"The world is gradually moving from dogmatic religion established by male hierarchies and based on supernatural revelation to open-sourced religion established by consenses and based on Nature.  We are moving with it."

Sign me up, although as always I have my doubts about the word religion.  There is something, though, something undeniable and sacred and I experience it when I'm outside, and I love it and feel at home there, and feel loved in return.  This is, in part, what my book is about, not just about painting, and the little island I stayed on for years.  Speaking of my book - this is the momentous event I would like to mark, and share.  Yesterday I finished working on the remaining details of my manuscript, and today I have turned over the whole messy thing - cover mock-ups included - to the lovely woman who will format it for me, so it looks like an actual trade book, and I can send it to the printer.  All this will take a while, but I hope to have copies in hand before the end of summer.  Another wonderful reason to get some lemonade from the fridge, put my feet up, and take the rest of the day off.  When evening arrives and the day truly cools down, Ryan will be home, Hodge will wake up, and we'll open the windows wide and watch the fireflies dance in the dusk.  They are out there, tiny lights in the dark, showing us the way.  Enjoy these hot summer days, they are so fleeting.  I eye next year's already-stacked woodpile with satisfaction, and think more than a little fondly of winters past and future.


Tuesday, May 18, 2021

 

bookselling in the time of covid

A quick note this morning to say hello, and mention that I returned to my book booth late last week, for the first time in over a year.  The antiques mall where I sell books closed for some of the pandemic, then opened again, then closed again, than reopened.  Here at home I had a ton of books for my booth, from one of the last public events I attended, pre-pandemic: a library book sale during the first weekend of March, 2020.  In a fit of spring cleaning, I also culled a lot of books from my own stacks, and ended up with around fourteen cartons and assorted bags of books and other items to bring in.  It took me a few hours to clean and tidy up my booth (which was a sad mess), and shelve all the new books.  I remember how immaculate my shop used to be - first thing every morning I'd straighten the books on their shelves, touch the spines, put a few new things on display, and give everyone a pep talk as I opened the shop - and seeing my booth in a relative shambles was disheartening.  But throughout the last year I just wasn't willing to be in public places, stores especially.  The wonderful folks at the antiques mall understood and kept my little business going for me, while I stayed home.  It was good to be back, and have my hands on a lot of books again:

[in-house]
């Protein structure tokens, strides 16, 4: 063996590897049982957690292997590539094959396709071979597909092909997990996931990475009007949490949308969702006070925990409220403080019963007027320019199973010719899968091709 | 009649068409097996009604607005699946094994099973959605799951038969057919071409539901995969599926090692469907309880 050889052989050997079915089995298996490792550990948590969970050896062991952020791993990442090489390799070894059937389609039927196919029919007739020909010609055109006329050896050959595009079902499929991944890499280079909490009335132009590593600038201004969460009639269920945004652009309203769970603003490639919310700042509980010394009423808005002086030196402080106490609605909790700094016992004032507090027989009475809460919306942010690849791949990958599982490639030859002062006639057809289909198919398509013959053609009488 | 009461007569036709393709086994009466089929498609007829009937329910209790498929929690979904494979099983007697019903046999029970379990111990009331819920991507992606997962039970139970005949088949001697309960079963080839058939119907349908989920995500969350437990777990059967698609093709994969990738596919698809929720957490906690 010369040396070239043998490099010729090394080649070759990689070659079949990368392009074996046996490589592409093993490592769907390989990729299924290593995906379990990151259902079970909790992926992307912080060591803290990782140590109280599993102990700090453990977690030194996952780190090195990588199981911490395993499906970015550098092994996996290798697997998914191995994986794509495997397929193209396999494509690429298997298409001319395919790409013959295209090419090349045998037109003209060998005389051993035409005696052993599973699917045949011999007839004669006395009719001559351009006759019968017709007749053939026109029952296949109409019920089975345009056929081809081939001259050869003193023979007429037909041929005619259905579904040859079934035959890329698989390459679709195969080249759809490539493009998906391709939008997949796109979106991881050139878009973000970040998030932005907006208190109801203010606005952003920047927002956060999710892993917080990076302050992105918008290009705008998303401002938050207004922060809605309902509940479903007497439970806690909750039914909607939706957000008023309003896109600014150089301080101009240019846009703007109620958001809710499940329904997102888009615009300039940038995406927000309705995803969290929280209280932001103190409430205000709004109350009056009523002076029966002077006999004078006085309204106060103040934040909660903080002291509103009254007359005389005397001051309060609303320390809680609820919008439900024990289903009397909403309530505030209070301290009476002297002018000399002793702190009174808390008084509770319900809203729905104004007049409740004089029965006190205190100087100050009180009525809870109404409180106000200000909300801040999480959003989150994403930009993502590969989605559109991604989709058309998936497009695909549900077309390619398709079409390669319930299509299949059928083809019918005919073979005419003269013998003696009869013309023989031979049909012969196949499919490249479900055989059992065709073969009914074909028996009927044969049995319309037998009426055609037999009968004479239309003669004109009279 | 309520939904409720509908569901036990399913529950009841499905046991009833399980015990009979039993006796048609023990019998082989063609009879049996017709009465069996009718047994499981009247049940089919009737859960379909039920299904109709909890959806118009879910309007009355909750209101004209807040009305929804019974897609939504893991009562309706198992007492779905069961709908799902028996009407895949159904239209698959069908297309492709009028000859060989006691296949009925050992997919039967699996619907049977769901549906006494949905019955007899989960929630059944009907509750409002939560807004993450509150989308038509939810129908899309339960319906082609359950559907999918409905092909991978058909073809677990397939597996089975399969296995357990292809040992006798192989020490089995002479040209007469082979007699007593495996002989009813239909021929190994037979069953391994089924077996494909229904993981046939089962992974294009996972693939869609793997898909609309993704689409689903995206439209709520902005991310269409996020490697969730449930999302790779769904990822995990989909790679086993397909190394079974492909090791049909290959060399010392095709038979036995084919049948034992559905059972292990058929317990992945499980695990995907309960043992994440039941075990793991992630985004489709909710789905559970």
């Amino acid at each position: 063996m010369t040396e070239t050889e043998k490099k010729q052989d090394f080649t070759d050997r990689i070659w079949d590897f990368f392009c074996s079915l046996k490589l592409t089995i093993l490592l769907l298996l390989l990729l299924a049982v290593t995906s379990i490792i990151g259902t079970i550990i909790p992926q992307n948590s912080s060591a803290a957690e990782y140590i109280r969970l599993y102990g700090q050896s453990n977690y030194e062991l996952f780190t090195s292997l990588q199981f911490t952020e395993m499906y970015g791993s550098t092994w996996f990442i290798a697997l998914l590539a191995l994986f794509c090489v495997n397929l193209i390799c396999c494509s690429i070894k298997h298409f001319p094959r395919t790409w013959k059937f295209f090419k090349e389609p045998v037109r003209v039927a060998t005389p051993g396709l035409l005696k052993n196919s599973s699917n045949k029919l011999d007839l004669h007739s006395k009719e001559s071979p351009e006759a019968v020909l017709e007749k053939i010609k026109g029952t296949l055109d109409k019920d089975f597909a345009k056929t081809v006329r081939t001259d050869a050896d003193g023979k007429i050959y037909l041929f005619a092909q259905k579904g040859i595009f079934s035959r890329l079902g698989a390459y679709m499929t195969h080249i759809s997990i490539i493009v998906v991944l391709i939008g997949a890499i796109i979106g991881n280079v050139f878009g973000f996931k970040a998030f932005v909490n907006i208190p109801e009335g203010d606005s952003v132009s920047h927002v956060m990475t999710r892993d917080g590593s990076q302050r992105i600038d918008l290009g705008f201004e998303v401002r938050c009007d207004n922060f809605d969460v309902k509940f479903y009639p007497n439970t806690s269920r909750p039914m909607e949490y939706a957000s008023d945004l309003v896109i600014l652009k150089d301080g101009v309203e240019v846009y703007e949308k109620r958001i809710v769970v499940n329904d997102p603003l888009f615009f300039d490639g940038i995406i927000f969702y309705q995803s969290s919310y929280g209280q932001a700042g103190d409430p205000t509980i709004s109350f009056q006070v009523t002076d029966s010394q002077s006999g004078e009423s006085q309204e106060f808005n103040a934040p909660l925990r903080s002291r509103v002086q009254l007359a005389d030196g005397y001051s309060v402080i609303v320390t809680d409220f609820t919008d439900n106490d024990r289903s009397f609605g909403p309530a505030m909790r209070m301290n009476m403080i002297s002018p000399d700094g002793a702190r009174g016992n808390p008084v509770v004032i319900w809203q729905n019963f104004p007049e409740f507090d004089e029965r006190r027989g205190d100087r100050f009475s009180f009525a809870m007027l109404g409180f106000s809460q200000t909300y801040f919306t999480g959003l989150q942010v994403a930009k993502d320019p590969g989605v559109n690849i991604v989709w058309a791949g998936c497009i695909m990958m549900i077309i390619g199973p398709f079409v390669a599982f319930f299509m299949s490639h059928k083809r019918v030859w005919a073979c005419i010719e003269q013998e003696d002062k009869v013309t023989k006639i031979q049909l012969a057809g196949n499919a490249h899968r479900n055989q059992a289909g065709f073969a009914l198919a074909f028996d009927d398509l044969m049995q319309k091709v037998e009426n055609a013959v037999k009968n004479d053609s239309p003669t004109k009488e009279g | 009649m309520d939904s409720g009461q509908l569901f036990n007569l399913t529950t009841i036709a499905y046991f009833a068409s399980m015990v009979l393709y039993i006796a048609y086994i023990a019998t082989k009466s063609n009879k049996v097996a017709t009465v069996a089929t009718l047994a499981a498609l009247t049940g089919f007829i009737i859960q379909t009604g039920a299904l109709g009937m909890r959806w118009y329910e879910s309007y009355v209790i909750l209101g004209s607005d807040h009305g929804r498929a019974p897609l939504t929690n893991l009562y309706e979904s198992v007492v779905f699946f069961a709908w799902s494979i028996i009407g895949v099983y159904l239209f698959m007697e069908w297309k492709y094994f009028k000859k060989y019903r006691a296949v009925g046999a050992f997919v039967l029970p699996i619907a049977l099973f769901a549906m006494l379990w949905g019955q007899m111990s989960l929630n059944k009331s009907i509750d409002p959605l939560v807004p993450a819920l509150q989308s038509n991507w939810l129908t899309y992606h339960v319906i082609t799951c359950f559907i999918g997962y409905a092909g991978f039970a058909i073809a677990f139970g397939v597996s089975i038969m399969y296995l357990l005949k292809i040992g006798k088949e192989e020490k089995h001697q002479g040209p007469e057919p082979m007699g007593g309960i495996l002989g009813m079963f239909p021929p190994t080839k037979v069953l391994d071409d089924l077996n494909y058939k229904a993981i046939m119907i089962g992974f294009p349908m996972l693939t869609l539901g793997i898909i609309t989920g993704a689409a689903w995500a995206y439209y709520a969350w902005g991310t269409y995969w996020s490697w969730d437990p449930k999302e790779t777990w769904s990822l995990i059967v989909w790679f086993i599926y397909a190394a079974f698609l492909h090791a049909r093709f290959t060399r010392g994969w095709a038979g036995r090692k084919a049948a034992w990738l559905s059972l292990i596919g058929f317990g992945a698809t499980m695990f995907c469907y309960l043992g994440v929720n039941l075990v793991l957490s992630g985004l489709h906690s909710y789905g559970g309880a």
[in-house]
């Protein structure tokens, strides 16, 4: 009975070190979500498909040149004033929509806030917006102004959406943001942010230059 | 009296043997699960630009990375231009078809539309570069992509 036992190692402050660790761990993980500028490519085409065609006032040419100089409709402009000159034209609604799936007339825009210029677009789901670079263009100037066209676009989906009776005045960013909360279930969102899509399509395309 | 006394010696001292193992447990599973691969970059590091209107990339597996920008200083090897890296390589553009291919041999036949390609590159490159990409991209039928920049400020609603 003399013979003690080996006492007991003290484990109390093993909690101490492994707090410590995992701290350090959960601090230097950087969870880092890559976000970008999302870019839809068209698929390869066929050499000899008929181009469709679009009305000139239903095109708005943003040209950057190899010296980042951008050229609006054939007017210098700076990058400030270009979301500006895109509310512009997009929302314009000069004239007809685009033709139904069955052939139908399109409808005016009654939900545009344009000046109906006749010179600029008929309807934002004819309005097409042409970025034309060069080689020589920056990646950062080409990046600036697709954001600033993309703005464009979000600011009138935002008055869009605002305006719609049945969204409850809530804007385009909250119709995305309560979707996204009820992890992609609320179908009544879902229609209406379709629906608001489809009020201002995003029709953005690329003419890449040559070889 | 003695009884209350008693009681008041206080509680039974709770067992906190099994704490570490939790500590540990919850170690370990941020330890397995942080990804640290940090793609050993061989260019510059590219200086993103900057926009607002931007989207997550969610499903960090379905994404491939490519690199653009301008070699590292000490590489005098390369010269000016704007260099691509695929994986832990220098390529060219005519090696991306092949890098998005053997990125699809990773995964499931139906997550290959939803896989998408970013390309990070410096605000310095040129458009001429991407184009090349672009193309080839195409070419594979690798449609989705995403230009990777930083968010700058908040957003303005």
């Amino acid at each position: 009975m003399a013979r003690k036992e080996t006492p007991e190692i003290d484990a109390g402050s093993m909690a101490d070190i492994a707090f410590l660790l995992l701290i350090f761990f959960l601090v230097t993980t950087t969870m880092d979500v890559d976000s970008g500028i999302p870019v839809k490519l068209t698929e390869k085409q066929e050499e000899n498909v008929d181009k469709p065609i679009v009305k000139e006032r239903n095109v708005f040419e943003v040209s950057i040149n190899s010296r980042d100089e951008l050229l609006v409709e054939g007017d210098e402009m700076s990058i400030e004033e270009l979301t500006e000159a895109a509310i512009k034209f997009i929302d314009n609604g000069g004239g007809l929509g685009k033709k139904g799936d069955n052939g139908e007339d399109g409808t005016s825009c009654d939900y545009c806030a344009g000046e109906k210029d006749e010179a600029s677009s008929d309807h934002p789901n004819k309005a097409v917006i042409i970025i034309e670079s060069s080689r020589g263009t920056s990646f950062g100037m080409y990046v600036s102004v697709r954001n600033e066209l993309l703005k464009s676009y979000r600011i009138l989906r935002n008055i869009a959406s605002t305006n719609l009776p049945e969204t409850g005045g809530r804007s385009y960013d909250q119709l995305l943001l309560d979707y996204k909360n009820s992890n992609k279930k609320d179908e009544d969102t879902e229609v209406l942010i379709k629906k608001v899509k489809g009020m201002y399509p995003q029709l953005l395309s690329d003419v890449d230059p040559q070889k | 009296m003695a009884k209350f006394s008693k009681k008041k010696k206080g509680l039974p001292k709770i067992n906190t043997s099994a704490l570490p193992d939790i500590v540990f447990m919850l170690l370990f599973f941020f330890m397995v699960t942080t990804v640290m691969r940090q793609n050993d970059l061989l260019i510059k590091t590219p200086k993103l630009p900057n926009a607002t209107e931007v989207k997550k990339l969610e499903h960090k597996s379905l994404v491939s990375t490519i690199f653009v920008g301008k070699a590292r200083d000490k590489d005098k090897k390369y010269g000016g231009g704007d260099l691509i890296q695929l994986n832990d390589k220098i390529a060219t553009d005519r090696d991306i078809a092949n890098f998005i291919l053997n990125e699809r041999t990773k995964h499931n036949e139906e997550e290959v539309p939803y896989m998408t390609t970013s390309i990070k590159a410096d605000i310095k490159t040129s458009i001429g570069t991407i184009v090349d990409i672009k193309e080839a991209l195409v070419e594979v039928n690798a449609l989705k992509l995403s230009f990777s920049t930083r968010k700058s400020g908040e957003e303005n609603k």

Ryan helped me get all the books inside, then waited, took a few pictures, and was generally supportive while I did my thing.  Business throughout the last year was slow but surprisingly decent.  And the owner of the antiques mall didn't charge booth rent for the times they had to close.  I made some money here and there, and enjoyed seeing what sold, and what would therefore live to be read another day.  Oh world of books, I miss you.  But the corner has really been turned in my life, from being a professional full-time bookseller to being a professional full-time painter (it only took a decade or so, to make that transition), and I don't think there's any going back now.  I still love and want to continue with bookselling, but my art life is ascendant.  I just brought sixty paintings to my primary gallery for my solo show there in June, and the gallerist would like even more for the remainder of the summer.  The second gallery representing me also wants more work.  Maine is about to reopen for business, and is one of the safest states to visit right now.  We could have a very busy season.  However, I'm going to continue to stay away from highly-populated places, and out of stores and other enclosed spaces, whenever possible.  Ryan and I both are cautious people by nature, and see no reason to take chances when we've made it this far.  I'm glad that painting is solitary.  It suits me fine.